Sites & cities that bear the name of Comer's Midden

Comer's Midden

Today in : Greenland
First trace of activity : ca. 14th century C.E
Last trace of activity : ca. 20th century C.E
Recorded names : Thule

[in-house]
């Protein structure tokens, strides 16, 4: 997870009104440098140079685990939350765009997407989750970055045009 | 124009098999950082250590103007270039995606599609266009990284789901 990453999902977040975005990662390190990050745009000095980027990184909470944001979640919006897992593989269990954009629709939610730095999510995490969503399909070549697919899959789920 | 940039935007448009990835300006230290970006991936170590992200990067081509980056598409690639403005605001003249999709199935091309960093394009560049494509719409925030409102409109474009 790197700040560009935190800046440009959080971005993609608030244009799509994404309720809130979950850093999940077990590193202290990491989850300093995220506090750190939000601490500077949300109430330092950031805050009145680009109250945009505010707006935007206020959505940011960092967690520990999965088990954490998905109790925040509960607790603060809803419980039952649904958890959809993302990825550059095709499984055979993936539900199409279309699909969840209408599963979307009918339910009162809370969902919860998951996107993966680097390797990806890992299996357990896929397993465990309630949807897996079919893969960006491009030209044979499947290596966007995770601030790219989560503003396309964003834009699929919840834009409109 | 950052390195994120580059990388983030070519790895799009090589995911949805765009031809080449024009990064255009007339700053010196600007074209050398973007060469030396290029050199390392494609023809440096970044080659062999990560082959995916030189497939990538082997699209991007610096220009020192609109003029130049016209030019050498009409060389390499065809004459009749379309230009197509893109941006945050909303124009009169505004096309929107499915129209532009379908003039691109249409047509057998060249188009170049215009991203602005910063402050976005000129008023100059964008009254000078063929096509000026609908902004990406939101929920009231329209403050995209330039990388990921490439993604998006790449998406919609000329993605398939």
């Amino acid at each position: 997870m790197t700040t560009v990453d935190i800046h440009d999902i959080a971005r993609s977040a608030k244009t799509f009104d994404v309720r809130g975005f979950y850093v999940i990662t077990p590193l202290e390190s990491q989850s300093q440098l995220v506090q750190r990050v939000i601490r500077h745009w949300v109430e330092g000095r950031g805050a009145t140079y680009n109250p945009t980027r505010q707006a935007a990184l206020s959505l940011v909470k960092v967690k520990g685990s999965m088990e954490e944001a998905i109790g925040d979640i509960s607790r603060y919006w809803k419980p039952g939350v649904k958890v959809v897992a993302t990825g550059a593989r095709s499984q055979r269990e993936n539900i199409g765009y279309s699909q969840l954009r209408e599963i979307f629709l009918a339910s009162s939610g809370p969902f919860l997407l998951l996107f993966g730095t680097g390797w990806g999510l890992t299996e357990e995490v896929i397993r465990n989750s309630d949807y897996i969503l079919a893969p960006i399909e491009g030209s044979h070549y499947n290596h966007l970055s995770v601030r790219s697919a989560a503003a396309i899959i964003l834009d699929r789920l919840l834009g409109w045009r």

Description : Comer's Midden was a 1916 archaeological excavation site near Thule (modern Qaanaaq), north of Mt. Dundas in North Star Bay in northern Greenland. It is the find after which the Thule culture was named. The site was first excavated in 1916 by whaling Captain George Comer, ice master of the Crocker Land Expedition's relief team, and of members of Knud Rasmussen's Second Danish Thule Expedition who were in the area charting the North Greenland coast. Habitation periods The site shows signs of having been inhabited from the 14th to the 20th century although Holtved reports that the 17th and 18th centuries are poorly represented. Ruins The site contains about 26 house ruins and several middens distributed over an area of about 120 metres (390 ft) in width and stretching over 400 metres (1,300 ft) inland with the midden which Comer excavated located at its south end. The majority of the houses were more or less rounded, typically around 3 to 5 metres (9.8 to 16.4 ft) across and most likely residential. One house was rectangular 4.5 by 6 metres (15 by 20 ft), with narrow platforms along two of the walls, was probably a "qassi" or "men's house" and was probably used as a workshop and for social gatherings. Artifacts Subsequent to the initial finds, additional artifacts pertain to the Dorset culture, as well as items of Norse origin. The vast majority of harpoon heads found are of the open socket type typical of the Thule culture.

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